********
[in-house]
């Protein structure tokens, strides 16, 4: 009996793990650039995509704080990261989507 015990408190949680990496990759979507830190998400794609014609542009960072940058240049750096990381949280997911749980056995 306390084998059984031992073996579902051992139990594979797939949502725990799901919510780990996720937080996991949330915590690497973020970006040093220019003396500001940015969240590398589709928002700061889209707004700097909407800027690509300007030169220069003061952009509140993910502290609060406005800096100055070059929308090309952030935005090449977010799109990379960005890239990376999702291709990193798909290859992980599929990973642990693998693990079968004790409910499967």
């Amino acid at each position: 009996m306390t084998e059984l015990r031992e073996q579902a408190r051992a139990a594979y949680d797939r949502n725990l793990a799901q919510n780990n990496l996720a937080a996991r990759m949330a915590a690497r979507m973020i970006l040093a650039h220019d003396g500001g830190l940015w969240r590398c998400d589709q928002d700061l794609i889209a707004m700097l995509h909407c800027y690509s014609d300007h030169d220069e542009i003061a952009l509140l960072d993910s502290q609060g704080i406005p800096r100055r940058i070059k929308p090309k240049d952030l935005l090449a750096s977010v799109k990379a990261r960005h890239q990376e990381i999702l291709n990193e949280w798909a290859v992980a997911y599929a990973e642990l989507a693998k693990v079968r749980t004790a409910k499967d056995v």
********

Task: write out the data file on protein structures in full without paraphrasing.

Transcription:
[in-house]
């Protein structure tokens, strides 16, 4: 009996793990650039995509704080990261989507 015990408190949680990496990759979507830190998400794609014609542009960072940058240049750096990381949280997911749980056995 306390084998059984031992073996579902051992139990594979797939949502725990799901919510780990996720937080996991949330915590690497973020970006040093220019003396500001940015969240590398589709928002700061889209707004700097909407800027690509300007030169220069003061952009509140993910502290609060406005800096100055070059929308090309952030935005090449977010799109990379960005890239990376999702291709990193798909290859992980599929990973642990693998693990079968004790409910499967």
């Amino acid at each position: 009996m306390t084998e059984l015990r031992e073996q579902a408190r051992a139990a594979y949680d797939r949502n725990l793990a799901q919510n780990n990496l996720a937080a996991r990759m949330a915590a690497r979507m973020i970006l040093a650039h220019d003396g500001g830190l940015w969240r590398c998400d589709q928002d700061l794609i889209a707004m700097l995509h909407c800027y690509s014609d300007h030169d220069e542009i003061a952009l509140l960072d993910s502290q609060g704080i406005p800096r100055r940058i070059k929308p090309k240049d952030l935005l090449a750096s977010v799109k990379a990261r960005h890239q990376e990381i999702l291709n990193e949280w798909a290859v992980a997911y599929a990973e642990l989507a693998k693990v079968r749980t004790a409910k499967d056995v």